1.    Shift Your Mindset: View networking as an opportunity to learn, share, and help others rather than just a means to gain personal advantages. This approach fosters genuine connections.

2.    Be Curious: Show genuine interest in people. Ask open-ended questions to learn more about their experiences, challenges, and successes. Active listening demonstrates your interest and helps build rapport.

3.    Practice Your Elevator Pitch: Be able to succinctly describe who you are, what you do, and what value you bring. A clear and compelling introduction makes it easier for others to remember and refer you.

4.    Attend Networking Events: Regularly attend industry conferences, seminars, and meetups. These events provide opportunities to meet new people and stay informed about industry trends.

5.    Leverage Social Media: Use platforms like LinkedIn to connect with industry professionals. Share relevant content, engage in discussions, and reach out to people whose work you admire.

6. Follow-up: After meeting someone, send a follow-up message to express your appreciation for the conversation and suggest ways to stay in touch. Prompt follow-ups help solidify the connection.

7.    Offer Help: Look for ways to assist others. Whether providing information, introducing, or offering expertise, helping others can strengthen your relationships and encourage reciprocity.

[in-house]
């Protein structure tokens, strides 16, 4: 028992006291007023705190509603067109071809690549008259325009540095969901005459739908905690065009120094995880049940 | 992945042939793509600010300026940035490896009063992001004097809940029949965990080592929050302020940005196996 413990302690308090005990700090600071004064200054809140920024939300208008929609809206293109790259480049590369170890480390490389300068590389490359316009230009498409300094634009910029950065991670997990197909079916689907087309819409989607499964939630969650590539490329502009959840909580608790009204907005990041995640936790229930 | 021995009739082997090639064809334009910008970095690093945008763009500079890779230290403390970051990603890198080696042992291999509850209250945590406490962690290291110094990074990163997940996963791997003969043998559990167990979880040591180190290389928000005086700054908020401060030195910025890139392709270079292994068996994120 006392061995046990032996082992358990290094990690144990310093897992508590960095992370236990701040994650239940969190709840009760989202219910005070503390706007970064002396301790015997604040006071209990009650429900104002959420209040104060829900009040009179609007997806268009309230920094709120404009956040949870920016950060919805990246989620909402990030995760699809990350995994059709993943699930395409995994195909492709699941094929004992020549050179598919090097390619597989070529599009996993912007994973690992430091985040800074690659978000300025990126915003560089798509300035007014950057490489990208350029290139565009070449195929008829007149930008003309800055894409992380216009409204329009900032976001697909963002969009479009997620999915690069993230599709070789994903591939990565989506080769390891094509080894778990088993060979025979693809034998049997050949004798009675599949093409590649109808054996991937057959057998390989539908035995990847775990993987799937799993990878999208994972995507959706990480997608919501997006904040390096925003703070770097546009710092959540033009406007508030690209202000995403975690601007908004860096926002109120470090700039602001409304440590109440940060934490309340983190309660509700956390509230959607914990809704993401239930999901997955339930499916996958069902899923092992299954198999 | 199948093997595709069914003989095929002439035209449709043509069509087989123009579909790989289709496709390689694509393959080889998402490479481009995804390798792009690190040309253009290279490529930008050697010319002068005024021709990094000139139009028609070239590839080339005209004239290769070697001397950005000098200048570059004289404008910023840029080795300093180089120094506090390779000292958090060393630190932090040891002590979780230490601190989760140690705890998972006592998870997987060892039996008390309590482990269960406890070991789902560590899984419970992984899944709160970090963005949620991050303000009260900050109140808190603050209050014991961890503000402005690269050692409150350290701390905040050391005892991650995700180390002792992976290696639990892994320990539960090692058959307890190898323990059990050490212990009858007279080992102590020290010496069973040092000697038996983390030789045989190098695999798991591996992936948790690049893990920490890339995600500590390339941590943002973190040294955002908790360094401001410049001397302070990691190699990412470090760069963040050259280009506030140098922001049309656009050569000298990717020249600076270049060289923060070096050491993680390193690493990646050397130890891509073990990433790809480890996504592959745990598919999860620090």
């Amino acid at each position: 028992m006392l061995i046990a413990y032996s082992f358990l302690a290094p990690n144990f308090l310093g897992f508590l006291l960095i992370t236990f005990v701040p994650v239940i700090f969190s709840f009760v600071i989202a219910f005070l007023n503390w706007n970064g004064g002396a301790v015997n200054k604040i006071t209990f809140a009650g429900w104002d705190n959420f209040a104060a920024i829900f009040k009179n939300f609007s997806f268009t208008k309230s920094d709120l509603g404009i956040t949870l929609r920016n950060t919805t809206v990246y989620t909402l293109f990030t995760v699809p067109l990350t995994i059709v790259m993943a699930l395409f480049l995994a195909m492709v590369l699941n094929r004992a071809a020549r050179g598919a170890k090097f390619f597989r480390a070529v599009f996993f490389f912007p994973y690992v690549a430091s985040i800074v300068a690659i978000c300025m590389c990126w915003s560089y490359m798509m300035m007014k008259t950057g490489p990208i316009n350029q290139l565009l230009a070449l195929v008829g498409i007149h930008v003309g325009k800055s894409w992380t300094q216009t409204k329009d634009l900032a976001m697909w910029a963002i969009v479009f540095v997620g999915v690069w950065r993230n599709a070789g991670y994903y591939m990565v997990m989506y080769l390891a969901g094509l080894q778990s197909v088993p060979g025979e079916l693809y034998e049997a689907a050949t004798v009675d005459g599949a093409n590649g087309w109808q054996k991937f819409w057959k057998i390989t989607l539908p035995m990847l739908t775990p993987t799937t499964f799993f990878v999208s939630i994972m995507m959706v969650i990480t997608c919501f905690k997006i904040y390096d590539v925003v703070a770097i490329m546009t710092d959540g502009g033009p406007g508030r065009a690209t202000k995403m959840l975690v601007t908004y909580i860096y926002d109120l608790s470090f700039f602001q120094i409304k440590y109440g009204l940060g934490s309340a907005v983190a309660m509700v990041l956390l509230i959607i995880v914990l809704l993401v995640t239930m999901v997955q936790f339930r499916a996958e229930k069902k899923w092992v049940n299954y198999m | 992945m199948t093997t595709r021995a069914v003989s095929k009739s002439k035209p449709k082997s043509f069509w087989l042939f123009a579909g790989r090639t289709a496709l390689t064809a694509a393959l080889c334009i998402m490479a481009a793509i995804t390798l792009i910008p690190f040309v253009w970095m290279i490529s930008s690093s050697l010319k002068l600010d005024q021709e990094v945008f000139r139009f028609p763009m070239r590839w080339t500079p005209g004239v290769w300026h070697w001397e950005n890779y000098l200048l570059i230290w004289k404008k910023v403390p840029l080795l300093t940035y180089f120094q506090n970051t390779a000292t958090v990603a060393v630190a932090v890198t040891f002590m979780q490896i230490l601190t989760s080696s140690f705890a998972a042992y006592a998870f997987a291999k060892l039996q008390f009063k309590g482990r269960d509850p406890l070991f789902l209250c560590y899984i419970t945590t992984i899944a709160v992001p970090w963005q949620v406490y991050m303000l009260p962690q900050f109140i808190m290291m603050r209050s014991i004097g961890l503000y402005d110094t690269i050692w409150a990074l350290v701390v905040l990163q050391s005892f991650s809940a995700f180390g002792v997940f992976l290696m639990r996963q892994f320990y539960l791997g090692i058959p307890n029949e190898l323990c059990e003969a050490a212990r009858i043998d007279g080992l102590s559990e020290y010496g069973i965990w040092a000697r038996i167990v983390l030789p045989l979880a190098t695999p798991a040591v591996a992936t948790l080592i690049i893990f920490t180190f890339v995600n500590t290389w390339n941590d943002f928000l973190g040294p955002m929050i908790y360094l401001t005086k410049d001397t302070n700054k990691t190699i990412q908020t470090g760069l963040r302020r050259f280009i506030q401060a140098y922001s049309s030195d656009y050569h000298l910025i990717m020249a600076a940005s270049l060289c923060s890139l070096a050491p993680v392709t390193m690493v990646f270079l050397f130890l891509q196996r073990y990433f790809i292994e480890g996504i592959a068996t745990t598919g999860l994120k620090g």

8.    Prepare: Before attending an event or meeting someone, do your homework. Knowing about the person's interests, work, and recent accomplishments can make conversations more meaningful.

9.    Set Networking Goals: Define what you hope to achieve through networking, such as meeting potential mentors, finding job opportunities, or learning about new industries. Clear goals can guide your networking efforts.

10. Be Persistent but Patient: Building a solid network takes time. Continue reaching out and engaging with your contacts, but don’t expect immediate returns. Patience and persistence are key.

11. Be Authentic: Be yourself. Authenticity builds trust and helps form deeper connections. People are more likely to engage with and remember someone who is genuine and sincere.

12. Develop a Positive Online Presence: Ensure your online profiles reflect your professional interests and accomplishments. A positive online presence makes you more attractive to potential contacts.

13. Practice Good Etiquette: Be respectful of others’ time and boundaries. When networking, be clear about your intentions, and avoid being overly aggressive or “salesy.”

14. Stay in Touch: Keep your network alive by periodically checking in with your contacts, sharing interesting articles, and congratulating them on their achievements.


Improving networking skills is a continuous process. By actively engaging with others, offering value, and remaining open to learning, you can significantly enhance your ability to build and maintain professional relationships.


I hope this blog helps and you can reach out to others and network!


Have a great day! 

7 views0 comments

Recent Posts

See All


bottom of page